Golf Course Management

FEB 2016

Golf Course Management magazine is dedicated to advancing the golf course superintendent profession and helping GCSAA members achieve career success.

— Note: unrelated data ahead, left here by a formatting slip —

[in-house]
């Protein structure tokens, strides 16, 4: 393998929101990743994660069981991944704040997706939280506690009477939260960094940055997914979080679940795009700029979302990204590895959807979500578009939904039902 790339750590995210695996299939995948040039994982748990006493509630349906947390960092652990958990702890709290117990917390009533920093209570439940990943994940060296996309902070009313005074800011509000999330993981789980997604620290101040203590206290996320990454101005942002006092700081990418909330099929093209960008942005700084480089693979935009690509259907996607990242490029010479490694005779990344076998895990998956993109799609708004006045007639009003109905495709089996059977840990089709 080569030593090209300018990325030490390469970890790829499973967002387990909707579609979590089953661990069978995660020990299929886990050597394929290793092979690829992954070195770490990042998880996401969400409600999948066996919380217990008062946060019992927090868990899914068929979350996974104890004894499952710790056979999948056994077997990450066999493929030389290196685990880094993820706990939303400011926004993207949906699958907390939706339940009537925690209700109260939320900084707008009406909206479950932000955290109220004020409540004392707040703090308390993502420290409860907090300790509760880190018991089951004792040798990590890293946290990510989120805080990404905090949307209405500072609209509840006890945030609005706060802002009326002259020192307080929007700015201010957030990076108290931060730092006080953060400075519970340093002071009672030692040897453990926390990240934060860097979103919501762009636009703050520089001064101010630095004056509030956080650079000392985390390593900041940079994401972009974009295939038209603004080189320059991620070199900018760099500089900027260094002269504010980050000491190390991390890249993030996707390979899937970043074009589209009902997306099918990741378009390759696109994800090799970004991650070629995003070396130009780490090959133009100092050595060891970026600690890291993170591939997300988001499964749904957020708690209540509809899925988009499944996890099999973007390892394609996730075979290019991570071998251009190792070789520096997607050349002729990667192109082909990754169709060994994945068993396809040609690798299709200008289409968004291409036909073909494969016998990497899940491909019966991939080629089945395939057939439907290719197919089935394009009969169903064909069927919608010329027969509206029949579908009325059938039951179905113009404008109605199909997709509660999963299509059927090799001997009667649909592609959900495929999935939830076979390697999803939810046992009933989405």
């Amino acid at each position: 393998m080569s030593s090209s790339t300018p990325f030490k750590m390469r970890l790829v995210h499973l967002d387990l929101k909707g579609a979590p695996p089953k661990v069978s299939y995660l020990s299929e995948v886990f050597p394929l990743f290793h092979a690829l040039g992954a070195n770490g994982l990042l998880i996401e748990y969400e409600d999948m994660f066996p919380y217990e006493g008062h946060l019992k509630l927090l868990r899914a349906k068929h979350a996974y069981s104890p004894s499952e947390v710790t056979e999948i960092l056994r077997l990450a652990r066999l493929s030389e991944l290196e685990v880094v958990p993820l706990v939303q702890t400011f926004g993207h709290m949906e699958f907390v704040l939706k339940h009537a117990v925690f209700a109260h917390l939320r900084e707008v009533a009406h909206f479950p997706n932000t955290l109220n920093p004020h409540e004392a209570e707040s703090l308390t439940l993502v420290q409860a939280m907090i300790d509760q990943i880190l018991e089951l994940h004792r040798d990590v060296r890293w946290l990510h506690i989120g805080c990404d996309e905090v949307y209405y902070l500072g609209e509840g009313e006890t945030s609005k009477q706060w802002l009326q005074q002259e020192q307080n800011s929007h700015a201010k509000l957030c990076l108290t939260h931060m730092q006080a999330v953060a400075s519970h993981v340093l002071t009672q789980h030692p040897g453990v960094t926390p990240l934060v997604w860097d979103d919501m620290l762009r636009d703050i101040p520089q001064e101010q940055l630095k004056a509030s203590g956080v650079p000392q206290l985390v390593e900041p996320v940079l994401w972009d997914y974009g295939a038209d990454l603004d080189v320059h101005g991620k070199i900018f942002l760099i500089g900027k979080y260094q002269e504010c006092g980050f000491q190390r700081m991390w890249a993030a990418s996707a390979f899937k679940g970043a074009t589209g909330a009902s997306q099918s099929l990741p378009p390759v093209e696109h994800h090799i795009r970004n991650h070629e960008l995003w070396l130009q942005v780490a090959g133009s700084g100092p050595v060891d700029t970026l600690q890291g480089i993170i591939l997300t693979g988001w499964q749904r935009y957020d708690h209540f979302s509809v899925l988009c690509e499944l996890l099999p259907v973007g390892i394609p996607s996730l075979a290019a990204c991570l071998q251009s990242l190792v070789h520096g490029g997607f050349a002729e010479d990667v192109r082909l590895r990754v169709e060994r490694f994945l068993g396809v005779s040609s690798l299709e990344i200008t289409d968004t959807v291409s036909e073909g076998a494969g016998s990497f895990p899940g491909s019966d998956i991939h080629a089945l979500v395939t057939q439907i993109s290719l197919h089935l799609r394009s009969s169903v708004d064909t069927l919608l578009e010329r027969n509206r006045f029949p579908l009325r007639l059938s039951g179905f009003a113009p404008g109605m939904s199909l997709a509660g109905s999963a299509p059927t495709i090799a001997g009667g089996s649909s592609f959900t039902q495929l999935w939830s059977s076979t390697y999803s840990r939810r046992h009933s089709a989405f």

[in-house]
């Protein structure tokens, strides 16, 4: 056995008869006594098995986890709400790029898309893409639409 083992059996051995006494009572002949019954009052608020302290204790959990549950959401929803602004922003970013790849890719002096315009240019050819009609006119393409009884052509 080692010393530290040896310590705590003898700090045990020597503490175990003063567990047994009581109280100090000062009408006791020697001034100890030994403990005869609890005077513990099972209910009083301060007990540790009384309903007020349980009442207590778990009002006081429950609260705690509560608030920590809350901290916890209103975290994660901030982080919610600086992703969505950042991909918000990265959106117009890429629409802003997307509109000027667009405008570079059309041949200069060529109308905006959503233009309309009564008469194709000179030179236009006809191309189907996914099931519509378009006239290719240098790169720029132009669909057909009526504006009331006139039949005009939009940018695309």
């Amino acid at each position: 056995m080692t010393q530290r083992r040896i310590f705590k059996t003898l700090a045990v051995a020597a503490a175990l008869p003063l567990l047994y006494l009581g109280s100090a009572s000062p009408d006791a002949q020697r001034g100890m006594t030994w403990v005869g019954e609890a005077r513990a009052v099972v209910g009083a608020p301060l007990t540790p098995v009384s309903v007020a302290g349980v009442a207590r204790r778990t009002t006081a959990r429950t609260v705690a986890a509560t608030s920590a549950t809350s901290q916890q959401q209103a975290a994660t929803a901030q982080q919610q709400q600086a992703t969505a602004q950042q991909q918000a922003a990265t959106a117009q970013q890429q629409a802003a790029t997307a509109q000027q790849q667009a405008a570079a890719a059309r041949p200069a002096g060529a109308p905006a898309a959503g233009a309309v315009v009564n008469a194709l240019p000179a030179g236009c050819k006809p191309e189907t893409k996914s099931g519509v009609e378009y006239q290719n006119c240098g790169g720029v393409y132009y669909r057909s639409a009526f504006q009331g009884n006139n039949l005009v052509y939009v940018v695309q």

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74 GOLF COURSE MANAGEMENT 02.16 Triage for trees Have a troubled tree on your hands? Before you take action, you need to diagnose. Here, a certifed arborist guides you through the process of determining just what's befallen an ailing tree. Trees can provide signifcant functional and aesthetic value on a golf course. The shade, structure and beauty they lend are an essential factor in the overall enjoyment of golfers and visitors alike. Keeping trees healthy requires following best management practices for vigor, and integrated pest management techniques for pest control. When things don't go according to plan, however, most situations will call for malady diagnosis, otherwise referred to as "triage." A main difference between caring for herbaceous/grassy plants vs. caring for woody plants is that it's much easier to examine the entire turfgrass plant than, say, the entire oak tree. Not being able to see roughly half the tree's tissues presents an obvious limitation, and it's the reason I sometimes lament being an arborist. If I were a carpet installer or an orthopedic surgeon, I'd at least be able to look at the full space or subject in front of me — that's not possible with the roots of a problematic tree. (Oh, sure, you could use an air spade, but that's pretty drastic and invasive to the tree. Not my favorite technique.) Alas, simply fguring out what's wrong with a particular tree or set of trees can be quite challenging, if not outright daunting. On top of that, each tree species has its own set of prob - John C. Fech AT THE TURN (ornamentals) Co-dominant leaders are two or more stems emerging from the same area of a tree's trunk, an occurrence that commonly results in compressed bark and trunk tissue, severe cracks, and the eventual development of heartwood decay. Photos by John C. Fech

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